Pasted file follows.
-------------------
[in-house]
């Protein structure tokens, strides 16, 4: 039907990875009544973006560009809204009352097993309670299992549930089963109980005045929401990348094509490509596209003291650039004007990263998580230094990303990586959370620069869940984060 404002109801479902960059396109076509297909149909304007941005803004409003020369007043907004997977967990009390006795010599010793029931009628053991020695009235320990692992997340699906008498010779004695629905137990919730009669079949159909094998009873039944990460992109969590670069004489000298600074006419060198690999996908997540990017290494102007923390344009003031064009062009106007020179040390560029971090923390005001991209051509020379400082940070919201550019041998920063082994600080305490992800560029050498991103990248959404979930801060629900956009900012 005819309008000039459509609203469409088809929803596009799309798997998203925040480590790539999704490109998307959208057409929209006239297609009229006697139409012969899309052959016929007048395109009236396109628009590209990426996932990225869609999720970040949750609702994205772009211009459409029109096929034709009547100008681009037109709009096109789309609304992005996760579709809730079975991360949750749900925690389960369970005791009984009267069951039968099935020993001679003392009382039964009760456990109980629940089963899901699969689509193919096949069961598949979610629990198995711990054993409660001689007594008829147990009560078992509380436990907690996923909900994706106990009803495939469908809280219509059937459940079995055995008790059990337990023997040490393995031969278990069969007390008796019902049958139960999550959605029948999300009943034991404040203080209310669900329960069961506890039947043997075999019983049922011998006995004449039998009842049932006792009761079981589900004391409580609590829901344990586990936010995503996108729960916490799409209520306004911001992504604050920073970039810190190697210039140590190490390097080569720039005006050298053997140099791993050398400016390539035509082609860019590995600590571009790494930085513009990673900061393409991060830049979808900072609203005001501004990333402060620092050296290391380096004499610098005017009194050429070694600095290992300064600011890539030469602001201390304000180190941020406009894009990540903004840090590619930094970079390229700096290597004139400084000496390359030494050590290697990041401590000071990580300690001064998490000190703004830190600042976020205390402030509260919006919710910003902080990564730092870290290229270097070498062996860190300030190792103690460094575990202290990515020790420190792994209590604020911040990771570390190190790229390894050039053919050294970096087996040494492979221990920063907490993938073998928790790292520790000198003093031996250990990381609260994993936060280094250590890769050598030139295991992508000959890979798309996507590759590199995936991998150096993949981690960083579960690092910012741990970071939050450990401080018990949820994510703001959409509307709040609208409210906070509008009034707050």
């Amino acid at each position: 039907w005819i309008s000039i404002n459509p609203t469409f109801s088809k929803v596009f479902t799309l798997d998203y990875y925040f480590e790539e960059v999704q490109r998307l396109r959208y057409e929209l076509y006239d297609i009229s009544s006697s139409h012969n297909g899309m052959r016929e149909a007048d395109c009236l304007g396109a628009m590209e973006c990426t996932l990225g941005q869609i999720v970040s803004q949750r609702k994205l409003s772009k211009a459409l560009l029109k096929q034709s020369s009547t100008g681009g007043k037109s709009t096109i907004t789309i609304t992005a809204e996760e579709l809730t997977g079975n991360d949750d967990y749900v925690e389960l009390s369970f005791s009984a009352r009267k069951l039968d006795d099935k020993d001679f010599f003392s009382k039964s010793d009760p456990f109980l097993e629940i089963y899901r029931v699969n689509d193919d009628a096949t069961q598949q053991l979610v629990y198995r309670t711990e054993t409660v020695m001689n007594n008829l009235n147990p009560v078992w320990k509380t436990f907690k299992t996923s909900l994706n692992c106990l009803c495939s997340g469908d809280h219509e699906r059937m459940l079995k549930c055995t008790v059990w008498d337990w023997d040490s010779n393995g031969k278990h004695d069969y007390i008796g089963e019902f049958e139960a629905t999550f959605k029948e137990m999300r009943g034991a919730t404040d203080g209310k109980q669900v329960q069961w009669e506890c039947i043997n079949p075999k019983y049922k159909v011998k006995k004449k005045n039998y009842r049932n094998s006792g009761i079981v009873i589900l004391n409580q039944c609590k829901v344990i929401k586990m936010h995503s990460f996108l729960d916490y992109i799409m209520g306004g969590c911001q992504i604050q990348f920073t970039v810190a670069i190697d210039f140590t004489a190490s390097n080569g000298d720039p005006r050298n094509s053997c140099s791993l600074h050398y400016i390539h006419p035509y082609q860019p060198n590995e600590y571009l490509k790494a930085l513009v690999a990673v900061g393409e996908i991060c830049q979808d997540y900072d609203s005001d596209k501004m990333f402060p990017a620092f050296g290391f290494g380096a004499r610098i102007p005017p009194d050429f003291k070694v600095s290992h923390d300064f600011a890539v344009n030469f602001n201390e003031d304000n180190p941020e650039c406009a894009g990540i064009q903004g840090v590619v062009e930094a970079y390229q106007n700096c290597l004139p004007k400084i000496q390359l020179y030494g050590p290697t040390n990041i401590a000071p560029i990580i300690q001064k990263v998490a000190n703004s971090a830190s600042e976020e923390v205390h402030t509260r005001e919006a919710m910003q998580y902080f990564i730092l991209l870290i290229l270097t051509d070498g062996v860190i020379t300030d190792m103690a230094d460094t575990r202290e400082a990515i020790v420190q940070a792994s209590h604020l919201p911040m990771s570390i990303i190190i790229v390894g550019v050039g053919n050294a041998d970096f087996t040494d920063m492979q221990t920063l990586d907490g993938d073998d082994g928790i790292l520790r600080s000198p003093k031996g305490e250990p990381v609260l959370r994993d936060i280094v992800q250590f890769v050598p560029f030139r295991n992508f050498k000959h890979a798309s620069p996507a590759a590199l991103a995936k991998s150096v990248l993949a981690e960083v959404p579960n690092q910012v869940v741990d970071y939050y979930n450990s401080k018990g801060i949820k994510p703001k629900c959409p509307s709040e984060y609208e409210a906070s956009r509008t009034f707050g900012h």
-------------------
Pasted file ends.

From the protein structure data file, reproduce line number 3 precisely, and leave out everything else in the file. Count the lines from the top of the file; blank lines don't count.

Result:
């Amino acid at each position: 039907w005819i309008s000039i404002n459509p609203t469409f109801s088809k929803v596009f479902t799309l798997d998203y990875y925040f480590e790539e960059v999704q490109r998307l396109r959208y057409e929209l076509y006239d297609i009229s009544s006697s139409h012969n297909g899309m052959r016929e149909a007048d395109c009236l304007g396109a628009m590209e973006c990426t996932l990225g941005q869609i999720v970040s803004q949750r609702k994205l409003s772009k211009a459409l560009l029109k096929q034709s020369s009547t100008g681009g007043k037109s709009t096109i907004t789309i609304t992005a809204e996760e579709l809730t997977g079975n991360d949750d967990y749900v925690e389960l009390s369970f005791s009984a009352r009267k069951l039968d006795d099935k020993d001679f010599f003392s009382k039964s010793d009760p456990f109980l097993e629940i089963y899901r029931v699969n689509d193919d009628a096949t069961q598949q053991l979610v629990y198995r309670t711990e054993t409660v020695m001689n007594n008829l009235n147990p009560v078992w320990k509380t436990f907690k299992t996923s909900l994706n692992c106990l009803c495939s997340g469908d809280h219509e699906r059937m459940l079995k549930c055995t008790v059990w008498d337990w023997d040490s010779n393995g031969k278990h004695d069969y007390i008796g089963e019902f049958e139960a629905t999550f959605k029948e137990m999300r009943g034991a919730t404040d203080g209310k109980q669900v329960q069961w009669e506890c039947i043997n079949p075999k019983y049922k159909v011998k006995k004449k005045n039998y009842r049932n094998s006792g009761i079981v009873i589900l004391n409580q039944c609590k829901v344990i929401k586990m936010h995503s990460f996108l729960d916490y992109i799409m209520g306004g969590c911001q992504i604050q990348f920073t970039v810190a670069i190697d210039f140590t004489a190490s390097n080569g000298d720039p005006r050298n094509s053997c140099s791993l600074h050398y400016i390539h006419p035509y082609q860019p060198n590995e600590y571009l490509k790494a930085l513009v690999a990673v900061g393409e996908i991060c830049q979808d997540y900072d609203s005001d596209k501004m990333f402060p990017a620092f050296g290391f290494g380096a004499r610098i102007p005017p009194d050429f003291k070694v600095s290992h923390d300064f600011a890539v344009n030469f602001n201390e003031d304000n180190p941020e650039c406009a894009g990540i064009q903004g840090v590619v062009e930094a970079y390229q106007n700096c290597l004139p004007k400084i000496q390359l020179y030494g050590p290697t040390n990041i401590a000071p560029i990580i300690q001064k990263v998490a000190n703004s971090a830190s600042e976020e923390v205390h402030t509260r005001e919006a919710m910003q998580y902080f990564i730092l991209l870290i290229l270097t051509d070498g062996v860190i020379t300030d190792m103690a230094d460094t575990r202290e400082a990515i020790v420190q940070a792994s209590h604020l919201p911040m990771s570390i990303i190190i790229v390894g550019v050039g053919n050294a041998d970096f087996t040494d920063m492979q221990t920063l990586d907490g993938d073998d082994g928790i790292l520790r600080s000198p003093k031996g305490e250990p990381v609260l959370r994993d936060i280094v992800q250590f890769v050598p560029f030139r295991n992508f050498k000959h890979a798309s620069p996507a590759a590199l991103a995936k991998s150096v990248l993949a981690e960083v959404p579960n690092q910012v869940v741990d970071y939050y979930n450990s401080k018990g801060i949820k994510p703001k629900c959409p509307s709040e984060y609208e409210a906070s956009r509008t009034f707050g900012h």